The biggest problem with existing reward structures is that they incentivise long projects rather than those that require specialised, valuable insight that cannot and should not be measured in time
Organisations that want to stay ahead of the competition and be an employer that the best want to work for need to radically change their reward structures to ones that encourages creativity and innovation instead of hours spent at work
In his first placement after college, Dhruv Sharma was roped in as a strategy consultant for a leading consultant firm, a job anyone would have died for. But Dhruv never really wanted to be stuck behind a desk for hours; he wanted to travel the world, meet new people and do different things. One day, he called it quits and set off to travel. And now his bio reads somewhat like this “Footloose traveler. Music aficionado. Photography enthusiast…and when I find the time, I write”. Dhruv still consults. However, he takes contract assignments that allow him to pursue other passions while earning money. And yes now he loves his life!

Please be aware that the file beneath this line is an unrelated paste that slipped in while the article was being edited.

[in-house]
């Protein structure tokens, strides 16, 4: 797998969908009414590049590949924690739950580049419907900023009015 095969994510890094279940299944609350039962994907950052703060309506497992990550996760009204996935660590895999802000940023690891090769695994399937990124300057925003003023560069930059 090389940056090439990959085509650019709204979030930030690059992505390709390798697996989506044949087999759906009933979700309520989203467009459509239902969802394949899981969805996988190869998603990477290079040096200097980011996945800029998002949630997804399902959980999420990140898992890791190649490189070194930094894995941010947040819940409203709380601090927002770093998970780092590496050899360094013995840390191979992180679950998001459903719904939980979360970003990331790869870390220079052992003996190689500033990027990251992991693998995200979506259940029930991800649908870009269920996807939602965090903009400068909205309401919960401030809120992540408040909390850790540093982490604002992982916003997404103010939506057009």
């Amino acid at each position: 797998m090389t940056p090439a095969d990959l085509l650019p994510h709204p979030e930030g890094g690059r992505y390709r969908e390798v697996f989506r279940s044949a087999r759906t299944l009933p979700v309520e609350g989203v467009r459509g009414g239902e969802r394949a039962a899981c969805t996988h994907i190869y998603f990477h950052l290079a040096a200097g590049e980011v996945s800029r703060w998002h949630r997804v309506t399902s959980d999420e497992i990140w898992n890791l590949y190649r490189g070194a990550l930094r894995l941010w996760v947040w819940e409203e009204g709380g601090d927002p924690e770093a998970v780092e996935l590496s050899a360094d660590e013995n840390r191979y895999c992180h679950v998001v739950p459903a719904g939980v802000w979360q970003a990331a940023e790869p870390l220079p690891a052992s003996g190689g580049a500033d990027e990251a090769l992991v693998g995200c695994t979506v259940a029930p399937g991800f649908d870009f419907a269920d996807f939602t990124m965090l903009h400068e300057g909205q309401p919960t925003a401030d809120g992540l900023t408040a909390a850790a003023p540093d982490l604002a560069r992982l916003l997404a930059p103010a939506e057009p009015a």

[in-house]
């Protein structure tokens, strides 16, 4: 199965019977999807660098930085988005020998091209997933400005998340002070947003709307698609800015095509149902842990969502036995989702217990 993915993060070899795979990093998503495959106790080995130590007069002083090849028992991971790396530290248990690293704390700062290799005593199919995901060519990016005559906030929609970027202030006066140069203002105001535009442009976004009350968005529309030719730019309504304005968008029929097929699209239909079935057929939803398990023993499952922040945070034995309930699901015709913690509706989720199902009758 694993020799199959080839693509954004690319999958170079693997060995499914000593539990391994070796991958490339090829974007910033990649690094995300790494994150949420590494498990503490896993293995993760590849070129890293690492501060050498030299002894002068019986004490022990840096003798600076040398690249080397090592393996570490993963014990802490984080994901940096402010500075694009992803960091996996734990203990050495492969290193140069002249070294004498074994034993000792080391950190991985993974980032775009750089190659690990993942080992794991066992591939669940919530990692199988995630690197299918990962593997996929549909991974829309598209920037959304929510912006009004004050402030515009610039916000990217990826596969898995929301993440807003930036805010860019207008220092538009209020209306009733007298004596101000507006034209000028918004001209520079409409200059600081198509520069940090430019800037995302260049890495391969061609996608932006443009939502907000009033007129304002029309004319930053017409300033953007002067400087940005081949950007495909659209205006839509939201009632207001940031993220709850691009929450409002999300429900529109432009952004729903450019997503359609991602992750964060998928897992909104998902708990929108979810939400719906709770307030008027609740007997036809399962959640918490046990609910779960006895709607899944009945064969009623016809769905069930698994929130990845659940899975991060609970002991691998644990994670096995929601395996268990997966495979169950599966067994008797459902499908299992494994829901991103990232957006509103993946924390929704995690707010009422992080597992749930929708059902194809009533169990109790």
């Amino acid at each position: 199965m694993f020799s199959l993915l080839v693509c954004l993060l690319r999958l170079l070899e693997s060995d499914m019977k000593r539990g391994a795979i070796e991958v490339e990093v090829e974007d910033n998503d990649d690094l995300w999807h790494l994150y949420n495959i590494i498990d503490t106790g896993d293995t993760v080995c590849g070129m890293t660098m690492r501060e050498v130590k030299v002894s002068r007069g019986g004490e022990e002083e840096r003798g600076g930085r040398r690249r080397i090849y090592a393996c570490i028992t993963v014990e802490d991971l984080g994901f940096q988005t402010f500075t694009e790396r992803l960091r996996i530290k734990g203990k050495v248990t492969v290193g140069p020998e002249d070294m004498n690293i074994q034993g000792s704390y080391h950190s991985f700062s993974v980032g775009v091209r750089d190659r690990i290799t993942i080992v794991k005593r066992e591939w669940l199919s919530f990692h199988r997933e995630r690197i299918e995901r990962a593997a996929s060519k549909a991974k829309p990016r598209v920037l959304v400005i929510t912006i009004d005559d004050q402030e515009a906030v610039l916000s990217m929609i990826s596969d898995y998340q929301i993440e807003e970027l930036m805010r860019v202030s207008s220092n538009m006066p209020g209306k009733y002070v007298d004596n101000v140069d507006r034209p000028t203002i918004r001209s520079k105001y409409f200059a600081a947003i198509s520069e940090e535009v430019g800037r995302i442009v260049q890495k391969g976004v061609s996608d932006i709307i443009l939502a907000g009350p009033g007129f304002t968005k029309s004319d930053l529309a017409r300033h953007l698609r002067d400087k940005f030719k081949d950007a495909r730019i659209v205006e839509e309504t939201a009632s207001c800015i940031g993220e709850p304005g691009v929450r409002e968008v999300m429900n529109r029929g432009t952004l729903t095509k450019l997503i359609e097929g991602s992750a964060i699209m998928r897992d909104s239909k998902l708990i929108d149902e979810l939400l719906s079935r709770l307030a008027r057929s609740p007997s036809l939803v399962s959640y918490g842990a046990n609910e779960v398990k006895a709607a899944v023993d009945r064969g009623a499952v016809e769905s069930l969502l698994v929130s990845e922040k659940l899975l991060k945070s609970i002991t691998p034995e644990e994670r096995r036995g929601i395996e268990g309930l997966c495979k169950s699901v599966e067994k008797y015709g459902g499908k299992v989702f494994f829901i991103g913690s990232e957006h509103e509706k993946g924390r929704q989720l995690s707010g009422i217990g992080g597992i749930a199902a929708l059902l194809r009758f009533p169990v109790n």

Dhruv is not an exception. Indeed, he represents the outlook of the changing demographics of the workforce. As per the Economic Survey 2011-12, India will be one of the youngest countries in the world with 29 being its average age and the workplace will belong to these millienials, for whom the 9-5 job is a relic and social media freedom, device f...
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